The West Fork of the White River emanates from a farm field in Randolph County in east-central Indiana. It flows generally east through the cities of Muncie, Yorktown, Chesterfield and Anderson before turning south for the first time to head through Noblesville, Fishers/Carmel and into Indianapolis.
The river has many challenges as it makes its way through the cities and agricultural land along the banks. Farmers plow too close to the river banks, run their drain tiles directly into the river, and often use excessive insecticide, herbicide and fertilizer, which add to the sediment load and pollution of the water.
The City of Anderson has age-old sewer systems that combine sewage and stormwater in the same pipes, which can lead to “combined sewer overflows,” or CSOs, each time it rains even 1/4 inch. That means raw sewage in various stages of treatment can flow directly into the river from several outflows. Nearly a billion gallons per year of this combined waste is poured into the river, contributing to uninhabitable water, algae blooms and a shameful amount of ongoing damage to the river.
The City of Elwood’s ancient sewage treatment system also dumps millions of gallons of raw sewage into Big Duck Creek, which flows 10-12 miles and dumps into the White River just north of Noblesville. Although the Clean Water Act, enacted in 1972, requires all U.S. cities to update their sewage treatment plants to provide separate systems for stormwater run-off and sanitary sewers, nearly 700 cities still have not complied with this requirement. Now here's the really scary part – more than 100 of those cities are in Indiana.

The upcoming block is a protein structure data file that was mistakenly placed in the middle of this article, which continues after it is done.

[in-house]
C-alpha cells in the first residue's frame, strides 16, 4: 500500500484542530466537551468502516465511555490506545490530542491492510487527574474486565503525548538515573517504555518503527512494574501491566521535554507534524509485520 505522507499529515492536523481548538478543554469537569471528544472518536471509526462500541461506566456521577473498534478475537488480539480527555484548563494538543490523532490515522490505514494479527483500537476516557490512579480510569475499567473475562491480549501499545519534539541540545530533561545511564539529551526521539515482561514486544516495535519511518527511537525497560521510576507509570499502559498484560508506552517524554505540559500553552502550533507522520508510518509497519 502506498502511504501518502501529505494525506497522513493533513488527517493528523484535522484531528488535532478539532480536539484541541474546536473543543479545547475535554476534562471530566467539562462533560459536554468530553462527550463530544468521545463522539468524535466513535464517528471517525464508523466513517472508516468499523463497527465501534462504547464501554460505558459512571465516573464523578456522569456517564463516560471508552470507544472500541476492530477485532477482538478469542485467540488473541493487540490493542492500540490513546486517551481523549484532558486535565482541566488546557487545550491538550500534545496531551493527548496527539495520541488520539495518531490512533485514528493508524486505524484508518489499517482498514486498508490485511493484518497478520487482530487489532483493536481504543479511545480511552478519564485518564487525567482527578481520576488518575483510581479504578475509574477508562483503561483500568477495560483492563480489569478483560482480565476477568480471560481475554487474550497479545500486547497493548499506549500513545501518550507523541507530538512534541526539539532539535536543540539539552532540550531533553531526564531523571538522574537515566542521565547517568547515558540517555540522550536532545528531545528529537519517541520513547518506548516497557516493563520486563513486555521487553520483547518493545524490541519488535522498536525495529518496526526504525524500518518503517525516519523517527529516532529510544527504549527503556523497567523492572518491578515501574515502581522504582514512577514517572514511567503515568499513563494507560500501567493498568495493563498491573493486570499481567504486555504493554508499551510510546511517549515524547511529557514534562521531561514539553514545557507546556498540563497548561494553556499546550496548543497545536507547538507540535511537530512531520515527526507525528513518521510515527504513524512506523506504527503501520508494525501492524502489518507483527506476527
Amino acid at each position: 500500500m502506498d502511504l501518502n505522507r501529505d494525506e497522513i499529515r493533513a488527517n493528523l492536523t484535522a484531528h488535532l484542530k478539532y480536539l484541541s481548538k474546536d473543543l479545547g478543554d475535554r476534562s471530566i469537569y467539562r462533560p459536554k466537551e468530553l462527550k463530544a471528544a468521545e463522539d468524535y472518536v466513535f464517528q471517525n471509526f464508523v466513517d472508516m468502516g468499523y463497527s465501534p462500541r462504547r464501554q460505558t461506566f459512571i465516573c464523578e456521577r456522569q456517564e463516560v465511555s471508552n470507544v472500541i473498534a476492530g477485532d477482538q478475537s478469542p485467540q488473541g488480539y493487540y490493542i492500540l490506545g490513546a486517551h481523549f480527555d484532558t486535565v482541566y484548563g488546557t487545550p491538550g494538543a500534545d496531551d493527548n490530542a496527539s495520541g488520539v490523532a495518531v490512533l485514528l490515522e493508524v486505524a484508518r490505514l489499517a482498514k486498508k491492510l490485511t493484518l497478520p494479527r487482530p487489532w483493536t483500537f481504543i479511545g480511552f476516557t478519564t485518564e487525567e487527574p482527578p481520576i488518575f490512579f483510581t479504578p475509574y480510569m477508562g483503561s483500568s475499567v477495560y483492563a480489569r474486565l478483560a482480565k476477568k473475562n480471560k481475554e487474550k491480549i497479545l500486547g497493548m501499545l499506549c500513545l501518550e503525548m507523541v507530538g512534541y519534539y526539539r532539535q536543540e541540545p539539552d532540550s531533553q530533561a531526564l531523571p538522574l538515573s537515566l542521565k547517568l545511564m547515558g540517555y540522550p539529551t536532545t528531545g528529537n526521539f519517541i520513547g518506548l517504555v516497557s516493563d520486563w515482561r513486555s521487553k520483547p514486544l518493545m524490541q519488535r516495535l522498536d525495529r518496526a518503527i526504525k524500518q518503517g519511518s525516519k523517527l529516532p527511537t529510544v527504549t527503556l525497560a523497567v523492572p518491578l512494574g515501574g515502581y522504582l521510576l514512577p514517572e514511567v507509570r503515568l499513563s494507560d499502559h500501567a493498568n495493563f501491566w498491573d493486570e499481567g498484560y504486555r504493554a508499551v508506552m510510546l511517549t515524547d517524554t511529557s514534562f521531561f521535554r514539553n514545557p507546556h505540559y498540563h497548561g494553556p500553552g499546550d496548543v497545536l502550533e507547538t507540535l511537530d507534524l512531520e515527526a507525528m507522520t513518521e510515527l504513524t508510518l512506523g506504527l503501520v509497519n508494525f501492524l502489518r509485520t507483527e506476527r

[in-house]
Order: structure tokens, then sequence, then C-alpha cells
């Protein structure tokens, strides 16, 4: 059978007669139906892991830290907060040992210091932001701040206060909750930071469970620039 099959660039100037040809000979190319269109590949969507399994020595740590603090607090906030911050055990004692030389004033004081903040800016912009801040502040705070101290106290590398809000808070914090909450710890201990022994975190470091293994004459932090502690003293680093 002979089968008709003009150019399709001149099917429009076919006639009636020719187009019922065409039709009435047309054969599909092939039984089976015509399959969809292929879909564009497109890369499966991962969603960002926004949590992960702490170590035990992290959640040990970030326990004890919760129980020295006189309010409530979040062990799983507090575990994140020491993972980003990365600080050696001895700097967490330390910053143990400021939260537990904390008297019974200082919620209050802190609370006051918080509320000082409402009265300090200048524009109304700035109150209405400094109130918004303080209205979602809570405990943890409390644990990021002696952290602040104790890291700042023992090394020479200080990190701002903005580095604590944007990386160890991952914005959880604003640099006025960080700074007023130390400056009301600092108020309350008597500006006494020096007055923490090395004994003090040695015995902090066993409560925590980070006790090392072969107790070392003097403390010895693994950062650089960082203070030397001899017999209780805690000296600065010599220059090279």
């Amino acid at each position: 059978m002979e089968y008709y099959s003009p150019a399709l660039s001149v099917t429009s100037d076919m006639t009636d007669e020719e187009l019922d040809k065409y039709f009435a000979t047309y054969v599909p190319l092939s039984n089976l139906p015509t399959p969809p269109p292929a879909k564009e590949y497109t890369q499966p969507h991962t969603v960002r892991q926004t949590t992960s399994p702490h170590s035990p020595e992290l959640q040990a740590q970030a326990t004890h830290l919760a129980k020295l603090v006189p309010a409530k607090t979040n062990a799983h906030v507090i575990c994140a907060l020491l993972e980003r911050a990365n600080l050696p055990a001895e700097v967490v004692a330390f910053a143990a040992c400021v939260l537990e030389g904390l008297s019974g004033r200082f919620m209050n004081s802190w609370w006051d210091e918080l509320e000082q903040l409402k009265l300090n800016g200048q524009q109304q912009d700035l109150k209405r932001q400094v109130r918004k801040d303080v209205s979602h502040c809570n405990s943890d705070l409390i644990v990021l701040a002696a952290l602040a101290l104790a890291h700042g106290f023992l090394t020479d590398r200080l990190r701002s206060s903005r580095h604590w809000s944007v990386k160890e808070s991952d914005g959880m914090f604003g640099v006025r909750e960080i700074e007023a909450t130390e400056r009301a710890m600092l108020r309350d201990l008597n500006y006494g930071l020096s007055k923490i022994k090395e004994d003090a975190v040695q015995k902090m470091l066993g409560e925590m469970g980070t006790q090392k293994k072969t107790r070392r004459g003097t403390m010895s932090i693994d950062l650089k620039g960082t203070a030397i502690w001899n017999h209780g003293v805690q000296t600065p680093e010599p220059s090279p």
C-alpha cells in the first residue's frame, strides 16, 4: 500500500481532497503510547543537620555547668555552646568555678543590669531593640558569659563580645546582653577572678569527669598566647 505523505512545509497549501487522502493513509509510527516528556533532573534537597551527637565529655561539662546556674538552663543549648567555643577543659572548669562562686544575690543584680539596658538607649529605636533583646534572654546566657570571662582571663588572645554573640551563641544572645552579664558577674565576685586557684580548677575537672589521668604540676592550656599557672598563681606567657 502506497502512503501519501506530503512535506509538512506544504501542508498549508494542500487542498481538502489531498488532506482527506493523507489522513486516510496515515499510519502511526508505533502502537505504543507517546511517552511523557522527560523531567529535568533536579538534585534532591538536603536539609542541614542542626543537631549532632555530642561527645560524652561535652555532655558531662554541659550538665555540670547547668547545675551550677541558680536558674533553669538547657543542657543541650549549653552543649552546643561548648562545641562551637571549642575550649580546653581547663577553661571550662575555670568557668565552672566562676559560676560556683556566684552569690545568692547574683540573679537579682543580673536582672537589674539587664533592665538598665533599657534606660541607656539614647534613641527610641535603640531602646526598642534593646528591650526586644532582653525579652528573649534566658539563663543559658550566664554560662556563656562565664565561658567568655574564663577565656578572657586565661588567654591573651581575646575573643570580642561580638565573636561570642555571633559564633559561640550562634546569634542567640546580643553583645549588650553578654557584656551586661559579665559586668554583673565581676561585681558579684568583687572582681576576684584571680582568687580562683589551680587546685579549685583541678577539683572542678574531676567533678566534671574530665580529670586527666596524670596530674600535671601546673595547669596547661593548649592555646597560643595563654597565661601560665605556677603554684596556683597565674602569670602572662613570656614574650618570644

Indiana has one of the worst environmental records in the entire U.S., and it's not because we have more polluting types of industries than other states (although we have our share). It is primarily because we have attitudes of complacency and resistance to change. Maybe those 100 cities thought they were saving money, maybe a new basketball or football arena seemed more important, or perhaps complacency and resistance to change festered until they became an infection – putting off logical, necessary changes to the way we live in order to be healthier and better neighbors to those downstream.
Whatever the excuse, those chickens will come home to roost soon enough. The EPA filed suit against the City of Indianapolis to correct their sewage run-off problem of 6-7 billion gallons per year into the White River. Indianapolis is now in the position of spending billions of dollars to correct a problem left too long. (By the way: When the Clean Water Act was passed in 1972, there was federal funding to assist with the modernization of sewage systems. Cities that did not take advantage of that have lost out on the federal money and will have to foot the bill for the entire remediation project.)
Another powerful contributor to pollution of the White River is the presence of CAFOs (confined animal feeding operations) within the watershed. These operations host hundreds of animals on a relatively small patch of land – much less than is necessary to absorb and filter as much waste as the animals create. This causes groundwater pollution and toxic run-off into are streams and rivers. That’s another bad choice – Indiana attracts these industries and then leaves them unregulated (or unenforced).
I am so happy to have found this website where environmental activists can bring environmental disasters to light and start to hold our representatives (and our society in general) responsible for the care of the world in which we live.